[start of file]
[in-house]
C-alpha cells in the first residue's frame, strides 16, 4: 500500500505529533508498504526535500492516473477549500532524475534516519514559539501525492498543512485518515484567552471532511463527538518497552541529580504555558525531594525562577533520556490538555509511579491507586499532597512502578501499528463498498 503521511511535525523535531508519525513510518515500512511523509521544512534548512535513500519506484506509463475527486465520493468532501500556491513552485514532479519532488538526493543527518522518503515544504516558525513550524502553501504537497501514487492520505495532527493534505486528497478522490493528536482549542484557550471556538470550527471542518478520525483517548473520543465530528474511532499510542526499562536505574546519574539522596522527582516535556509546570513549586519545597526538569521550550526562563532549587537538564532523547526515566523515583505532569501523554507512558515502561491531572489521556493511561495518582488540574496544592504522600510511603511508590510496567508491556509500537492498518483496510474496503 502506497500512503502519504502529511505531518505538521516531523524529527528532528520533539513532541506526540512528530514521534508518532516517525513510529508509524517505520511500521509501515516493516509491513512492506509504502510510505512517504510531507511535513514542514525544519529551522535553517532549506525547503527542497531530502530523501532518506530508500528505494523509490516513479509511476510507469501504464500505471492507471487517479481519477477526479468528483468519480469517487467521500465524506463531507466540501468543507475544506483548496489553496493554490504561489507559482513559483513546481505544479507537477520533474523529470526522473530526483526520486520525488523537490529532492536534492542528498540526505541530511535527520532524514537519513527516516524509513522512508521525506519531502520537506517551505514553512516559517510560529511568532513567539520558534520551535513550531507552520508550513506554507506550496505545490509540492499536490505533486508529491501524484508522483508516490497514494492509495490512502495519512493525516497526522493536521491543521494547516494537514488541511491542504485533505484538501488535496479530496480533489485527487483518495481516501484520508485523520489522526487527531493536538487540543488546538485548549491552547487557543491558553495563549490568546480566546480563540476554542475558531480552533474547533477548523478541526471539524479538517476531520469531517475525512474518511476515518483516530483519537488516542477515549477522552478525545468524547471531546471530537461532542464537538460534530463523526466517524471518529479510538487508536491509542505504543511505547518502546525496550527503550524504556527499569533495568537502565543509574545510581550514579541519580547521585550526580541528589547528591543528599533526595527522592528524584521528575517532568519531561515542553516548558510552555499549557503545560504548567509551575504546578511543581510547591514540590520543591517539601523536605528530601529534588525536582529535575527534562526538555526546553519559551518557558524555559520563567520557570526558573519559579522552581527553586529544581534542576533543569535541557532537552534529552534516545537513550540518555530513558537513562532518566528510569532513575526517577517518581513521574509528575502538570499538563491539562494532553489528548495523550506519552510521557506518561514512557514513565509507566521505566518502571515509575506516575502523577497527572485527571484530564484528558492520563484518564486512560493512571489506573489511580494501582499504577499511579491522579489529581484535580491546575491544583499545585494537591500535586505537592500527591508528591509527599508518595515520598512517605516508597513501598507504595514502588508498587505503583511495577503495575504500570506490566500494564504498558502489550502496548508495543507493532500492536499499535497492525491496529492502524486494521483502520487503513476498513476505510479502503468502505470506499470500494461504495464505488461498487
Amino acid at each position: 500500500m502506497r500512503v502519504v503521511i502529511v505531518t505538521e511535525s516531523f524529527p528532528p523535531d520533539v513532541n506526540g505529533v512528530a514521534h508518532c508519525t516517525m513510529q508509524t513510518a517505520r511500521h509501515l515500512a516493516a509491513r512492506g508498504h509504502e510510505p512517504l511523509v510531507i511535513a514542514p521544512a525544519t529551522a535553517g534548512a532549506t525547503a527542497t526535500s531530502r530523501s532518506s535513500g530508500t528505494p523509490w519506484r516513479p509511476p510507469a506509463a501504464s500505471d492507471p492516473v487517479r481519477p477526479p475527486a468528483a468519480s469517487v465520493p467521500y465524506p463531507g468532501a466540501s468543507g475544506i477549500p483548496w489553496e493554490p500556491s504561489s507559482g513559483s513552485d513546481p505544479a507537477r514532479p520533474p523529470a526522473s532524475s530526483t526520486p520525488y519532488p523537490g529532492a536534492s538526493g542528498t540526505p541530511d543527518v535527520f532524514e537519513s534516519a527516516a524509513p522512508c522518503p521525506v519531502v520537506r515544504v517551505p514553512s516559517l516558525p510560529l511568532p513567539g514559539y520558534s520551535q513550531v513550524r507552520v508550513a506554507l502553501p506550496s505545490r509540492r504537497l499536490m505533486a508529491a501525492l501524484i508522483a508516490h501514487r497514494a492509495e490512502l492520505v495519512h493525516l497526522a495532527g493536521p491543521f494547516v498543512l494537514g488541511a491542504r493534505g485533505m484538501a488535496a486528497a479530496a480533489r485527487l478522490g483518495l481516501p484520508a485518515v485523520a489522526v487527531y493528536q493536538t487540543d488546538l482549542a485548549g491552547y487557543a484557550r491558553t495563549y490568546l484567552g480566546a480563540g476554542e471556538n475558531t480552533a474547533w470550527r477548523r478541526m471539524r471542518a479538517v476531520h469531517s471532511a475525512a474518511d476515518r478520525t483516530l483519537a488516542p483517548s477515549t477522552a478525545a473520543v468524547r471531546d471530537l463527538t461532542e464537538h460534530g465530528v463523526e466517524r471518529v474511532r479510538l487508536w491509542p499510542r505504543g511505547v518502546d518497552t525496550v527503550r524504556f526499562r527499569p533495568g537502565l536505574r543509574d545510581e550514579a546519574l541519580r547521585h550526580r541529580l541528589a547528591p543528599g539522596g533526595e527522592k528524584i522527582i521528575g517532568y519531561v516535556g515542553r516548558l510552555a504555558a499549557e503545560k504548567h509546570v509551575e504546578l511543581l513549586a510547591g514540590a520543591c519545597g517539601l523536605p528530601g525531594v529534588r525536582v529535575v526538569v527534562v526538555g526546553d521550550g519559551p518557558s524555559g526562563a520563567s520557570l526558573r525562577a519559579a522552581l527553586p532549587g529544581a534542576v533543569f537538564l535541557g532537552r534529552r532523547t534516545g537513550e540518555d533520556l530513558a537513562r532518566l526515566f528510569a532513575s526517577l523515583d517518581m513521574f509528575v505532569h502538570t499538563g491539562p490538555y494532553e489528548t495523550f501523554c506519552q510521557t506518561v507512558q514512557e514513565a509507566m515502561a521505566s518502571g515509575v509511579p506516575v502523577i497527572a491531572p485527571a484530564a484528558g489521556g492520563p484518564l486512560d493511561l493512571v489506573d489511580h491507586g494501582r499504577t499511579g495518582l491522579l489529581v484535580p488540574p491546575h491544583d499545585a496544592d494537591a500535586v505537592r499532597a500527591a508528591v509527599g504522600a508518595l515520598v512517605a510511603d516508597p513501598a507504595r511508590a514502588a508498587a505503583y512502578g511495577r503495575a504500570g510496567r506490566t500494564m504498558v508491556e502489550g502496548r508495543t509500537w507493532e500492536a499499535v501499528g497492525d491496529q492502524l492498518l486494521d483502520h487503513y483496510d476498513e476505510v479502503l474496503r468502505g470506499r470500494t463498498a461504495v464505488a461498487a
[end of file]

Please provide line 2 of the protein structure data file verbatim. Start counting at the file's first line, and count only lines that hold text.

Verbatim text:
C-alpha cells in the first residue's frame, strides 16, 4: 500500500505529533508498504526535500492516473477549500532524475534516519514559539501525492498543512485518515484567552471532511463527538518497552541529580504555558525531594525562577533520556490538555509511579491507586499532597512502578501499528463498498 503521511511535525523535531508519525513510518515500512511523509521544512534548512535513500519506484506509463475527486465520493468532501500556491513552485514532479519532488538526493543527518522518503515544504516558525513550524502553501504537497501514487492520505495532527493534505486528497478522490493528536482549542484557550471556538470550527471542518478520525483517548473520543465530528474511532499510542526499562536505574546519574539522596522527582516535556509546570513549586519545597526538569521550550526562563532549587537538564532523547526515566523515583505532569501523554507512558515502561491531572489521556493511561495518582488540574496544592504522600510511603511508590510496567508491556509500537492498518483496510474496503 502506497500512503502519504502529511505531518505538521516531523524529527528532528520533539513532541506526540512528530514521534508518532516517525513510529508509524517505520511500521509501515516493516509491513512492506509504502510510505512517504510531507511535513514542514525544519529551522535553517532549506525547503527542497531530502530523501532518506530508500528505494523509490516513479509511476510507469501504464500505471492507471487517479481519477477526479468528483468519480469517487467521500465524506463531507466540501468543507475544506483548496489553496493554490504561489507559482513559483513546481505544479507537477520533474523529470526522473530526483526520486520525488523537490529532492536534492542528498540526505541530511535527520532524514537519513527516516524509513522512508521525506519531502520537506517551505514553512516559517510560529511568532513567539520558534520551535513550531507552520508550513506554507506550496505545490509540492499536490505533486508529491501524484508522483508516490497514494492509495490512502495519512493525516497526522493536521491543521494547516494537514488541511491542504485533505484538501488535496479530496480533489485527487483518495481516501484520508485523520489522526487527531493536538487540543488546538485548549491552547487557543491558553495563549490568546480566546480563540476554542475558531480552533474547533477548523478541526471539524479538517476531520469531517475525512474518511476515518483516530483519537488516542477515549477522552478525545468524547471531546471530537461532542464537538460534530463523526466517524471518529479510538487508536491509542505504543511505547518502546525496550527503550524504556527499569533495568537502565543509574545510581550514579541519580547521585550526580541528589547528591543528599533526595527522592528524584521528575517532568519531561515542553516548558510552555499549557503545560504548567509551575504546578511543581510547591514540590520543591517539601523536605528530601529534588525536582529535575527534562526538555526546553519559551518557558524555559520563567520557570526558573519559579522552581527553586529544581534542576533543569535541557532537552534529552534516545537513550540518555530513558537513562532518566528510569532513575526517577517518581513521574509528575502538570499538563491539562494532553489528548495523550506519552510521557506518561514512557514513565509507566521505566518502571515509575506516575502523577497527572485527571484530564484528558492520563484518564486512560493512571489506573489511580494501582499504577499511579491522579489529581484535580491546575491544583499545585494537591500535586505537592500527591508528591509527599508518595515520598512517605516508597513501598507504595514502588508498587505503583511495577503495575504500570506490566500494564504498558502489550502496548508495543507493532500492536499499535497492525491496529492502524486494521483502520487503513476498513476505510479502503468502505470506499470500494461504495464505488461498487